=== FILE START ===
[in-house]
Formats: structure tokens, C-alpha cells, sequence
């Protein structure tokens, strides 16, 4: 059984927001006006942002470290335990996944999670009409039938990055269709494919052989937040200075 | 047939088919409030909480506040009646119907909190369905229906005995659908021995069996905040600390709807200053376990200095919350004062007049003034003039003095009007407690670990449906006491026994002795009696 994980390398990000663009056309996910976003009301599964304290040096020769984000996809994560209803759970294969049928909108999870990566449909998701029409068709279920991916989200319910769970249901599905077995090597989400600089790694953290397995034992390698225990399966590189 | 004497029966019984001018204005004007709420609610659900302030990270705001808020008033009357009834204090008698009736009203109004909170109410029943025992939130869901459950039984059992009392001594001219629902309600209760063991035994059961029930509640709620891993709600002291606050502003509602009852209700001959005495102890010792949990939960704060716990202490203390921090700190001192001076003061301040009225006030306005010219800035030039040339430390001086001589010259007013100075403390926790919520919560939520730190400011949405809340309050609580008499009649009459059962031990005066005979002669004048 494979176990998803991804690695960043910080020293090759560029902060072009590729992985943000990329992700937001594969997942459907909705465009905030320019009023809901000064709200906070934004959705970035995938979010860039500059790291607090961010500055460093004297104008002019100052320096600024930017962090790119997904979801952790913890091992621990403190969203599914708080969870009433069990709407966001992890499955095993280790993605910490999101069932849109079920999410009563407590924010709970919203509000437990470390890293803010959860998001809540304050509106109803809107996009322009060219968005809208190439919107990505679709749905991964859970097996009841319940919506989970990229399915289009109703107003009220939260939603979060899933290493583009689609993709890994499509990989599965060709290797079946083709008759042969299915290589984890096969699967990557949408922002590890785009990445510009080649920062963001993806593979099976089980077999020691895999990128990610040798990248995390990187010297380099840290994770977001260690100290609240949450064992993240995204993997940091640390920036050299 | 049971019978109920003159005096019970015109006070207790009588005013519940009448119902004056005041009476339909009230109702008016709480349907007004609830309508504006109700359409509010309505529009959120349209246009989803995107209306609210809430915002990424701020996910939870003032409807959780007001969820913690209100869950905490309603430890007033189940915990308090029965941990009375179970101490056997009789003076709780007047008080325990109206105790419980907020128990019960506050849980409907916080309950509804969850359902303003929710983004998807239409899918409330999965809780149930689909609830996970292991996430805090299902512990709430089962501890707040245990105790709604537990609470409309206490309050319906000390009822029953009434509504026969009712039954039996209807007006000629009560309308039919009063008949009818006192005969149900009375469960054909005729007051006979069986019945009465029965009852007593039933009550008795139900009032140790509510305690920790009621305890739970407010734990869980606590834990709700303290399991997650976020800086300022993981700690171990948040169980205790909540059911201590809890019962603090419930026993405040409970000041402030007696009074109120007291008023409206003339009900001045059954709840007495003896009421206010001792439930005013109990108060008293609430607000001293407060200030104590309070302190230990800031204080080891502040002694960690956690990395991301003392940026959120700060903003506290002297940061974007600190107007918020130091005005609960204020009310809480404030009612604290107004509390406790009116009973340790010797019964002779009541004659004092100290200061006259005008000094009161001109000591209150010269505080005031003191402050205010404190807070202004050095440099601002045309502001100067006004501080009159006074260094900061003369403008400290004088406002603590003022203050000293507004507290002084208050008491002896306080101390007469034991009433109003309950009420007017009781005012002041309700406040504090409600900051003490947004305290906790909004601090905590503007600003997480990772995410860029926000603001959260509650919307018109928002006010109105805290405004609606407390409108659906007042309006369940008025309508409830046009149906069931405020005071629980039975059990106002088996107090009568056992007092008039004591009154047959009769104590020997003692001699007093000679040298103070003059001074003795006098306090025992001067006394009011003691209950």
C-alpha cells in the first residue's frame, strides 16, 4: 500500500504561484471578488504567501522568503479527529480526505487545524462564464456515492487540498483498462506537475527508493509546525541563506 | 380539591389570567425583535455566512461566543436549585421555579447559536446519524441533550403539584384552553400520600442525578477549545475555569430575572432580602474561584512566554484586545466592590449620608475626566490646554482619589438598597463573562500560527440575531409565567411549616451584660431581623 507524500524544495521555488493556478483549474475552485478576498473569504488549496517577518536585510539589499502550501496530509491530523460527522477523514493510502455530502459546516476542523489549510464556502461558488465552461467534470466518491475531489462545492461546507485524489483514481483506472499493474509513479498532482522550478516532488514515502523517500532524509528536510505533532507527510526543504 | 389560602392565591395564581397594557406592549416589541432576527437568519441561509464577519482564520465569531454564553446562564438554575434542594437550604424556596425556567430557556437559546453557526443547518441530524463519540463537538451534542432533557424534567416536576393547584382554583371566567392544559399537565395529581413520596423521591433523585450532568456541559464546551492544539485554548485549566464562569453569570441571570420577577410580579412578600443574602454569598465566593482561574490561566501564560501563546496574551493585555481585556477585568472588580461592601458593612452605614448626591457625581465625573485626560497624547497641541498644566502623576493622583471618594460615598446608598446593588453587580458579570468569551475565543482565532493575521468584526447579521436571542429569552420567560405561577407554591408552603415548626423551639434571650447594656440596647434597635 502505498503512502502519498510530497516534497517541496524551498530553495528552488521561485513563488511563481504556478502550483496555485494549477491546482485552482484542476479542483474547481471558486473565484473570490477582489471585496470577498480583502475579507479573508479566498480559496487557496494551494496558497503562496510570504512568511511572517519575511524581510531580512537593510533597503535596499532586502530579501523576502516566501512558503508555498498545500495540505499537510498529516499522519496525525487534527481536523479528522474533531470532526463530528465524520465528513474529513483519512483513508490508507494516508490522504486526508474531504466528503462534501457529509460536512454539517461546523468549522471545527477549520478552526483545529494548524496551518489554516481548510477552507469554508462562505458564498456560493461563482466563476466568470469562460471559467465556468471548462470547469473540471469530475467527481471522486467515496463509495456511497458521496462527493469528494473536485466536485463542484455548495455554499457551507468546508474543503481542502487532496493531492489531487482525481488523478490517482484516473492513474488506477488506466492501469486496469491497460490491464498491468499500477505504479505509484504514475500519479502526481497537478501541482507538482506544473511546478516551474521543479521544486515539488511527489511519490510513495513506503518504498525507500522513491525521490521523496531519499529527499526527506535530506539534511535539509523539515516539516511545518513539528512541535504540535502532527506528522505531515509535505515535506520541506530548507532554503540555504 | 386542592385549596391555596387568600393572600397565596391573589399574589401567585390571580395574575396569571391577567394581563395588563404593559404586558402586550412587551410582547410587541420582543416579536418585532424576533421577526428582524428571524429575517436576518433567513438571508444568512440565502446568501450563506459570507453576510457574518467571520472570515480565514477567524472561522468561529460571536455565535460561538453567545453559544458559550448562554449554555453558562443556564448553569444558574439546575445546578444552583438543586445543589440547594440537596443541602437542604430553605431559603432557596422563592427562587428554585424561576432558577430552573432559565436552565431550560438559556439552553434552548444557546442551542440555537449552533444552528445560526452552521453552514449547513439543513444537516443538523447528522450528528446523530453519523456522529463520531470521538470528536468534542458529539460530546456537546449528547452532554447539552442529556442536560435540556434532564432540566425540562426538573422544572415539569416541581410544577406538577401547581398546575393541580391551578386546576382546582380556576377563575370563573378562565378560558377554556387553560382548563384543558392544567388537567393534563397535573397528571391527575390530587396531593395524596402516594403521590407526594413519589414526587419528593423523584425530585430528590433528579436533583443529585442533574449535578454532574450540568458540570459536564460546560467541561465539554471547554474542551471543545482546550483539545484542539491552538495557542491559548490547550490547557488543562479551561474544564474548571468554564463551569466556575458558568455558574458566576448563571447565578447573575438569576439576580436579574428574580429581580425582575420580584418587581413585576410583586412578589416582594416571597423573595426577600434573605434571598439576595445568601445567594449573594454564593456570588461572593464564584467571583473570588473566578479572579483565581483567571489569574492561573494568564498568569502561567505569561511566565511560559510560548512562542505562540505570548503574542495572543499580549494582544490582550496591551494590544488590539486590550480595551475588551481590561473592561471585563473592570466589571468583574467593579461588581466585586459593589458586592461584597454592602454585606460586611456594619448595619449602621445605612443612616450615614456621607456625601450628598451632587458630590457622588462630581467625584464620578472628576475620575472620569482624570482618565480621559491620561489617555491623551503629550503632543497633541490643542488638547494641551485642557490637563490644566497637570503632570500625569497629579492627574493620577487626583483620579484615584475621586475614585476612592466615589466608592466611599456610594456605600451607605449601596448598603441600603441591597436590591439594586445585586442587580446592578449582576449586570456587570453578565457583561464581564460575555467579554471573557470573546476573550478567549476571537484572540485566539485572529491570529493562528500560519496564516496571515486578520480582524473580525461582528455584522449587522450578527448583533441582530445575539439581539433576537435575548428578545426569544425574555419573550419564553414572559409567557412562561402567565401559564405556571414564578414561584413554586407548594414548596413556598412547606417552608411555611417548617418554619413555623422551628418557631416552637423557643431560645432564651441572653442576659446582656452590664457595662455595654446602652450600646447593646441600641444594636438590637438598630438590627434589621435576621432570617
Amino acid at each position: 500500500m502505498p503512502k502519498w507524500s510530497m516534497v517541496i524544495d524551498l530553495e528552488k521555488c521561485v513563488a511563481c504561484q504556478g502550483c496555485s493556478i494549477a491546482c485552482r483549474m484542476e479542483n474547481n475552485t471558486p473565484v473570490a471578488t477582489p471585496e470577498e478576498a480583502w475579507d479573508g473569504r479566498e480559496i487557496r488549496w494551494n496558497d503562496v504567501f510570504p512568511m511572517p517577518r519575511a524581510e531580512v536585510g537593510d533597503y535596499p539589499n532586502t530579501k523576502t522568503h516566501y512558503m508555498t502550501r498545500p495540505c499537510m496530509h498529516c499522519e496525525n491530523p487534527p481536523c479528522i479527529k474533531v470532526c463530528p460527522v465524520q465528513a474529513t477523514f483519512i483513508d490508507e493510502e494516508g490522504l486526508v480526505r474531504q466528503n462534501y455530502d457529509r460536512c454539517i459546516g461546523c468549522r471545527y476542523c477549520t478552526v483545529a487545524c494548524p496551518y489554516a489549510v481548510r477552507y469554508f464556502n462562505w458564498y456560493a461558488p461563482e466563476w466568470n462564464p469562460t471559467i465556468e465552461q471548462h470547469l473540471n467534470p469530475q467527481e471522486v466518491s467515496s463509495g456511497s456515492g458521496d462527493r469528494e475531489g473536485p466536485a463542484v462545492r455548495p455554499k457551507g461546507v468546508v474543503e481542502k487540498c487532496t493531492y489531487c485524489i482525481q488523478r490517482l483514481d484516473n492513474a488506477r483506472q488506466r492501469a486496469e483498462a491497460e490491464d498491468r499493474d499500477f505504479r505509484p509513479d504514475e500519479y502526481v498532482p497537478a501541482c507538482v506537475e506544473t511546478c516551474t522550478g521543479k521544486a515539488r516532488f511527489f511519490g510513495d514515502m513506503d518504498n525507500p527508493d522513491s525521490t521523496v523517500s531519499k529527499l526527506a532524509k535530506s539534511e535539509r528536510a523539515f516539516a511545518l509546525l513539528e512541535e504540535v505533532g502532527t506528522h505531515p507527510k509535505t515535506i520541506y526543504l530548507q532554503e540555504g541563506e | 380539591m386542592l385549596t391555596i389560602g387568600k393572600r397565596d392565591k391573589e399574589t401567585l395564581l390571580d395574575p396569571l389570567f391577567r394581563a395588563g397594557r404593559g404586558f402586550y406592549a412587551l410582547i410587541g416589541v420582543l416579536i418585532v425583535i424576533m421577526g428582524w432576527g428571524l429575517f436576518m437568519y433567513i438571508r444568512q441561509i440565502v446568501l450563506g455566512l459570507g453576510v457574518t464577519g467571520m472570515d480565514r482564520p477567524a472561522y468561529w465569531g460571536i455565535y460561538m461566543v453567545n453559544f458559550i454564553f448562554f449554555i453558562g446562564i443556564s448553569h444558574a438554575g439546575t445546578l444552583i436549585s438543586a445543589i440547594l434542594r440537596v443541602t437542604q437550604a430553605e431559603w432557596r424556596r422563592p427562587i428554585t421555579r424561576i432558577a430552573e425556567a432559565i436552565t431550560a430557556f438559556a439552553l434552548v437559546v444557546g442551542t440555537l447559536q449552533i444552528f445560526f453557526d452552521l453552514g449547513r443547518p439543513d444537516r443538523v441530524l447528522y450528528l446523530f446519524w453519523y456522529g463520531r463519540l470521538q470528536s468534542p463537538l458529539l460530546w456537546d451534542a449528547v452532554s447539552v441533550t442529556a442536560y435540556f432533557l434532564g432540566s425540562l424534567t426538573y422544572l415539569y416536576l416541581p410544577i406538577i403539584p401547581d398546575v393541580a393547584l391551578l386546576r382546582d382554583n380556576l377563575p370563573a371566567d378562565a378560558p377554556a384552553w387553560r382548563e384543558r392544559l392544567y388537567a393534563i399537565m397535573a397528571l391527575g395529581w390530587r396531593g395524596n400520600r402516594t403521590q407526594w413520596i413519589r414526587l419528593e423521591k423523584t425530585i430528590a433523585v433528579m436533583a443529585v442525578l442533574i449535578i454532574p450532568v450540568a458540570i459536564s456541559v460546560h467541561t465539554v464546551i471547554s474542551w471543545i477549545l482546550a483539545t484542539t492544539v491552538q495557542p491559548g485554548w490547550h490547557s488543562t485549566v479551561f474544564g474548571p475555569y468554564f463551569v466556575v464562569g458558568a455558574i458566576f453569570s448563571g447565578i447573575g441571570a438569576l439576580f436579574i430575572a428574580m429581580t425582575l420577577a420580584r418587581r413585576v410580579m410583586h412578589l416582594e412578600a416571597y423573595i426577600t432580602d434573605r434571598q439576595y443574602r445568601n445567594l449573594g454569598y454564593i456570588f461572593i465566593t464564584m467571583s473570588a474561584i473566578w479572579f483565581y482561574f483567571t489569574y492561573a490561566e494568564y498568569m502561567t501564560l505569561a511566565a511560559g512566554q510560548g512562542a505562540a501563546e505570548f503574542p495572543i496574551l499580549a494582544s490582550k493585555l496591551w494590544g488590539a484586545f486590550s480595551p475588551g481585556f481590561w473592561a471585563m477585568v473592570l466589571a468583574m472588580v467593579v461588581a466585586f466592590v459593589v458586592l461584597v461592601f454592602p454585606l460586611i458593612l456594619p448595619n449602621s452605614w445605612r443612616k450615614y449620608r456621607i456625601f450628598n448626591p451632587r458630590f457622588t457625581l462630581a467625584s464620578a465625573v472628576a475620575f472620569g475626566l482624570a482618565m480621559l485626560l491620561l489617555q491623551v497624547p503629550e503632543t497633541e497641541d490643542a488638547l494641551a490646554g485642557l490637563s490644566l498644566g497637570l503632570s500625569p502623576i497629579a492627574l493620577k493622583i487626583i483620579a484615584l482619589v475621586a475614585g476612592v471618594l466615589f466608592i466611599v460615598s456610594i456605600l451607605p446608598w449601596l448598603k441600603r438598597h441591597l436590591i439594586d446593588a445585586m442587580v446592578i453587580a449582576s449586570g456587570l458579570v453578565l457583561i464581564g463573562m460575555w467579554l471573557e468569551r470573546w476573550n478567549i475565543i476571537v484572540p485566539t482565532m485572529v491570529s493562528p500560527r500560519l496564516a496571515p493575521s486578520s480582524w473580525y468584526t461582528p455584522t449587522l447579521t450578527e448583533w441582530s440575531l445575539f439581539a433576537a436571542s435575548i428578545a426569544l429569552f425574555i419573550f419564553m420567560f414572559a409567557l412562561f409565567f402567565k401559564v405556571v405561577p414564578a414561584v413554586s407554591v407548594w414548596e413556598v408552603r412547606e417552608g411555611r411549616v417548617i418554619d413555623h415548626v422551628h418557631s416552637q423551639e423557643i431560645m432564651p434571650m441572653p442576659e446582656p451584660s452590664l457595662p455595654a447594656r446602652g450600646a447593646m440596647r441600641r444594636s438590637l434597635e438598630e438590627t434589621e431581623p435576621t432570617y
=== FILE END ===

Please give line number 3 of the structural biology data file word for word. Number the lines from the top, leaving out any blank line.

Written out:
């Protein structure tokens, strides 16, 4: 059984927001006006942002470290335990996944999670009409039938990055269709494919052989937040200075 | 047939088919409030909480506040009646119907909190369905229906005995659908021995069996905040600390709807200053376990200095919350004062007049003034003039003095009007407690670990449906006491026994002795009696 994980390398990000663009056309996910976003009301599964304290040096020769984000996809994560209803759970294969049928909108999870990566449909998701029409068709279920991916989200319910769970249901599905077995090597989400600089790694953290397995034992390698225990399966590189 | 004497029966019984001018204005004007709420609610659900302030990270705001808020008033009357009834204090008698009736009203109004909170109410029943025992939130869901459950039984059992009392001594001219629902309600209760063991035994059961029930509640709620891993709600002291606050502003509602009852209700001959005495102890010792949990939960704060716990202490203390921090700190001192001076003061301040009225006030306005010219800035030039040339430390001086001589010259007013100075403390926790919520919560939520730190400011949405809340309050609580008499009649009459059962031990005066005979002669004048 494979176990998803991804690695960043910080020293090759560029902060072009590729992985943000990329992700937001594969997942459907909705465009905030320019009023809901000064709200906070934004959705970035995938979010860039500059790291607090961010500055460093004297104008002019100052320096600024930017962090790119997904979801952790913890091992621990403190969203599914708080969870009433069990709407966001992890499955095993280790993605910490999101069932849109079920999410009563407590924010709970919203509000437990470390890293803010959860998001809540304050509106109803809107996009322009060219968005809208190439919107990505679709749905991964859970097996009841319940919506989970990229399915289009109703107003009220939260939603979060899933290493583009689609993709890994499509990989599965060709290797079946083709008759042969299915290589984890096969699967990557949408922002590890785009990445510009080649920062963001993806593979099976089980077999020691895999990128990610040798990248995390990187010297380099840290994770977001260690100290609240949450064992993240995204993997940091640390920036050299 | 049971019978109920003159005096019970015109006070207790009588005013519940009448119902004056005041009476339909009230109702008016709480349907007004609830309508504006109700359409509010309505529009959120349209246009989803995107209306609210809430915002990424701020996910939870003032409807959780007001969820913690209100869950905490309603430890007033189940915990308090029965941990009375179970101490056997009789003076709780007047008080325990109206105790419980907020128990019960506050849980409907916080309950509804969850359902303003929710983004998807239409899918409330999965809780149930689909609830996970292991996430805090299902512990709430089962501890707040245990105790709604537990609470409309206490309050319906000390009822029953009434509504026969009712039954039996209807007006000629009560309308039919009063008949009818006192005969149900009375469960054909005729007051006979069986019945009465029965009852007593039933009550008795139900009032140790509510305690920790009621305890739970407010734990869980606590834990709700303290399991997650976020800086300022993981700690171990948040169980205790909540059911201590809890019962603090419930026993405040409970000041402030007696009074109120007291008023409206003339009900001045059954709840007495003896009421206010001792439930005013109990108060008293609430607000001293407060200030104590309070302190230990800031204080080891502040002694960690956690990395991301003392940026959120700060903003506290002297940061974007600190107007918020130091005005609960204020009310809480404030009612604290107004509390406790009116009973340790010797019964002779009541004659004092100290200061006259005008000094009161001109000591209150010269505080005031003191402050205010404190807070202004050095440099601002045309502001100067006004501080009159006074260094900061003369403008400290004088406002603590003022203050000293507004507290002084208050008491002896306080101390007469034991009433109003309950009420007017009781005012002041309700406040504090409600900051003490947004305290906790909004601090905590503007600003997480990772995410860029926000603001959260509650919307018109928002006010109105805290405004609606407390409108659906007042309006369940008025309508409830046009149906069931405020005071629980039975059990106002088996107090009568056992007092008039004591009154047959009769104590020997003692001699007093000679040298103070003059001074003795006098306090025992001067006394009011003691209950």